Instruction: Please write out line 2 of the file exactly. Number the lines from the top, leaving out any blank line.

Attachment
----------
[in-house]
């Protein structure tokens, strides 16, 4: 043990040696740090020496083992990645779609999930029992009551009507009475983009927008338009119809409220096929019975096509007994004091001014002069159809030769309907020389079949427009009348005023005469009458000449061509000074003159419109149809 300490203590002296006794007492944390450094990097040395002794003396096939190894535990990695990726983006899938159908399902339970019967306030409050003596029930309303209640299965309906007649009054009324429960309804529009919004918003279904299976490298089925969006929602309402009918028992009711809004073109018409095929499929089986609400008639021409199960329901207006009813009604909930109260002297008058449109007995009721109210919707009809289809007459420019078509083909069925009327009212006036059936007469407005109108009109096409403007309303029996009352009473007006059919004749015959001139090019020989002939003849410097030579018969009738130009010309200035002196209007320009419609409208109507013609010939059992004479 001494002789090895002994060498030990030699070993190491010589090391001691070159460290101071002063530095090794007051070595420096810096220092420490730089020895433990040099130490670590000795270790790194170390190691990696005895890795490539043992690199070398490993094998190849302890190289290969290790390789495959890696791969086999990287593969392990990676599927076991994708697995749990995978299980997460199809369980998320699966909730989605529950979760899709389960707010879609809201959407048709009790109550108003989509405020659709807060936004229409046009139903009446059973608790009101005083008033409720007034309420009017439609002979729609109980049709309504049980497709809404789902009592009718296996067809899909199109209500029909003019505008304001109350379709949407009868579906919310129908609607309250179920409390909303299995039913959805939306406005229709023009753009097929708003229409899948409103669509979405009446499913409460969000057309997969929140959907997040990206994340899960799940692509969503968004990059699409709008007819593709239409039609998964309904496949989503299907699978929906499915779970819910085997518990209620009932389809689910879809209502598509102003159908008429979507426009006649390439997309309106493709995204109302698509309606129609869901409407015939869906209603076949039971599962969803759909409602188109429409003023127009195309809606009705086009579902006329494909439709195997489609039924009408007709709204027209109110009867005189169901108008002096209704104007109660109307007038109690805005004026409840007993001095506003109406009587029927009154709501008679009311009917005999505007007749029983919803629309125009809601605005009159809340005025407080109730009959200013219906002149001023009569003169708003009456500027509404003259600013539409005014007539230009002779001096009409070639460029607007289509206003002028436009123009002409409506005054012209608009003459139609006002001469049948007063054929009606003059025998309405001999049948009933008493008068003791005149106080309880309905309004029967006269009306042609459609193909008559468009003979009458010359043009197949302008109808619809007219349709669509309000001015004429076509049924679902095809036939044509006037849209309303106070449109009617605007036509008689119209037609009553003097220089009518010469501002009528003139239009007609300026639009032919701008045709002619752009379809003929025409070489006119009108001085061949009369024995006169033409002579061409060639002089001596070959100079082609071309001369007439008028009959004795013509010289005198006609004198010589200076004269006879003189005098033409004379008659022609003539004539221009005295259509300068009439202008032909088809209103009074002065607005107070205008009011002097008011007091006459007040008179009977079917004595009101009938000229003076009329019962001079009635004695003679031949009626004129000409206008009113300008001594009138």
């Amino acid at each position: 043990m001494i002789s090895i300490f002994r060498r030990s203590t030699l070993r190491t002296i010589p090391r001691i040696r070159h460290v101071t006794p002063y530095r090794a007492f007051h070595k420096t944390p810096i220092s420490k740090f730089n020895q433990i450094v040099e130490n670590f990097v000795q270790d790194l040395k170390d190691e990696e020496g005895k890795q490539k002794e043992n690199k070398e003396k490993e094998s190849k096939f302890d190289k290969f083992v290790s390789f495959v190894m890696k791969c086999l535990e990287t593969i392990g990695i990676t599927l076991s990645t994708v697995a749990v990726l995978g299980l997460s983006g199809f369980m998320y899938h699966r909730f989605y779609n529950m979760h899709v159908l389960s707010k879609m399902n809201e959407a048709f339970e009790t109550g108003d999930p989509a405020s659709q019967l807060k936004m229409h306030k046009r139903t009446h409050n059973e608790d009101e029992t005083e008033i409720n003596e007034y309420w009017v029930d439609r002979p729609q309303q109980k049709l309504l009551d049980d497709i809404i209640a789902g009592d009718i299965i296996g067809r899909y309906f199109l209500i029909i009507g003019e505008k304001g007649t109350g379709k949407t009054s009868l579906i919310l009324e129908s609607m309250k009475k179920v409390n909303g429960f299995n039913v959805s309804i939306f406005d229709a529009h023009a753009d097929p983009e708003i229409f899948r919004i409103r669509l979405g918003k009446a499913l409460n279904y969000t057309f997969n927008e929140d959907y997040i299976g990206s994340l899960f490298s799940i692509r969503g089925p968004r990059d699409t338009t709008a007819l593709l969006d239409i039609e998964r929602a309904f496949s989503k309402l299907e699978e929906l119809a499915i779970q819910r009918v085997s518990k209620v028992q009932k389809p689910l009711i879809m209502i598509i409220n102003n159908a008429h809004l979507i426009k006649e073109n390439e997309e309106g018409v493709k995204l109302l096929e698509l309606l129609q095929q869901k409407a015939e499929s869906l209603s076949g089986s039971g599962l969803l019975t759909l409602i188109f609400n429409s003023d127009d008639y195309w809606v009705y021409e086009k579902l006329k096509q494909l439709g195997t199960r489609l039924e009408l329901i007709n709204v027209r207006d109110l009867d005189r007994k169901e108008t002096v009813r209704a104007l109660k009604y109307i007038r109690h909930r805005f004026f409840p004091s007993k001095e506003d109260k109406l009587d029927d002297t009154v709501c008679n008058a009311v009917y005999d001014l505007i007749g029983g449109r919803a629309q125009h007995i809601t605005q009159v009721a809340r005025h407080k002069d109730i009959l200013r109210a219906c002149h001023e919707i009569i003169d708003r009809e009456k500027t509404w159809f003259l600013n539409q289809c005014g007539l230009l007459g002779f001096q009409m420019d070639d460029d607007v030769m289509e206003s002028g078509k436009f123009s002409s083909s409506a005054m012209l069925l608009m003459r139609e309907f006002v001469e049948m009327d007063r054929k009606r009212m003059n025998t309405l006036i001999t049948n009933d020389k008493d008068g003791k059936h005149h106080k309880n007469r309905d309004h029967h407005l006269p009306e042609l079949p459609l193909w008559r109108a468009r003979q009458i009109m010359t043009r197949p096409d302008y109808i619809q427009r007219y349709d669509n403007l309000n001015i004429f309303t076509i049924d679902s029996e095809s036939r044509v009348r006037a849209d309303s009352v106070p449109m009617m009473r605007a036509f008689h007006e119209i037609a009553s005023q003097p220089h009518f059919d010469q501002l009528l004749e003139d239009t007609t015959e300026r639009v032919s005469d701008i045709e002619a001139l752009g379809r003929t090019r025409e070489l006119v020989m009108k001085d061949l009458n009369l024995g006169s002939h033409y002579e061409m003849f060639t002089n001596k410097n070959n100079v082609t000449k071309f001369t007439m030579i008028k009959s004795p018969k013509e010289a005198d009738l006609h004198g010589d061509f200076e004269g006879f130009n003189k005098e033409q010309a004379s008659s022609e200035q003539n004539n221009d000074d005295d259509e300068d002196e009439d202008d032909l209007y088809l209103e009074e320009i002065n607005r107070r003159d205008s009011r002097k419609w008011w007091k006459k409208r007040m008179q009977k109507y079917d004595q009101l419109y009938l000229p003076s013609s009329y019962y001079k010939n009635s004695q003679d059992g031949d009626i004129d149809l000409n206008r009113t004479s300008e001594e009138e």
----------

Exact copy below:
């Protein structure tokens, strides 16, 4: 043990040696740090020496083992990645779609999930029992009551009507009475983009927008338009119809409220096929019975096509007994004091001014002069159809030769309907020389079949427009009348005023005469009458000449061509000074003159419109149809 300490203590002296006794007492944390450094990097040395002794003396096939190894535990990695990726983006899938159908399902339970019967306030409050003596029930309303209640299965309906007649009054009324429960309804529009919004918003279904299976490298089925969006929602309402009918028992009711809004073109018409095929499929089986609400008639021409199960329901207006009813009604909930109260002297008058449109007995009721109210919707009809289809007459420019078509083909069925009327009212006036059936007469407005109108009109096409403007309303029996009352009473007006059919004749015959001139090019020989002939003849410097030579018969009738130009010309200035002196209007320009419609409208109507013609010939059992004479 001494002789090895002994060498030990030699070993190491010589090391001691070159460290101071002063530095090794007051070595420096810096220092420490730089020895433990040099130490670590000795270790790194170390190691990696005895890795490539043992690199070398490993094998190849302890190289290969290790390789495959890696791969086999990287593969392990990676599927076991994708697995749990995978299980997460199809369980998320699966909730989605529950979760899709389960707010879609809201959407048709009790109550108003989509405020659709807060936004229409046009139903009446059973608790009101005083008033409720007034309420009017439609002979729609109980049709309504049980497709809404789902009592009718296996067809899909199109209500029909003019505008304001109350379709949407009868579906919310129908609607309250179920409390909303299995039913959805939306406005229709023009753009097929708003229409899948409103669509979405009446499913409460969000057309997969929140959907997040990206994340899960799940692509969503968004990059699409709008007819593709239409039609998964309904496949989503299907699978929906499915779970819910085997518990209620009932389809689910879809209502598509102003159908008429979507426009006649390439997309309106493709995204109302698509309606129609869901409407015939869906209603076949039971599962969803759909409602188109429409003023127009195309809606009705086009579902006329494909439709195997489609039924009408007709709204027209109110009867005189169901108008002096209704104007109660109307007038109690805005004026409840007993001095506003109406009587029927009154709501008679009311009917005999505007007749029983919803629309125009809601605005009159809340005025407080109730009959200013219906002149001023009569003169708003009456500027509404003259600013539409005014007539230009002779001096009409070639460029607007289509206003002028436009123009002409409506005054012209608009003459139609006002001469049948007063054929009606003059025998309405001999049948009933008493008068003791005149106080309880309905309004029967006269009306042609459609193909008559468009003979009458010359043009197949302008109808619809007219349709669509309000001015004429076509049924679902095809036939044509006037849209309303106070449109009617605007036509008689119209037609009553003097220089009518010469501002009528003139239009007609300026639009032919701008045709002619752009379809003929025409070489006119009108001085061949009369024995006169033409002579061409060639002089001596070959100079082609071309001369007439008028009959004795013509010289005198006609004198010589200076004269006879003189005098033409004379008659022609003539004539221009005295259509300068009439202008032909088809209103009074002065607005107070205008009011002097008011007091006459007040008179009977079917004595009101009938000229003076009329019962001079009635004695003679031949009626004129000409206008009113300008001594009138």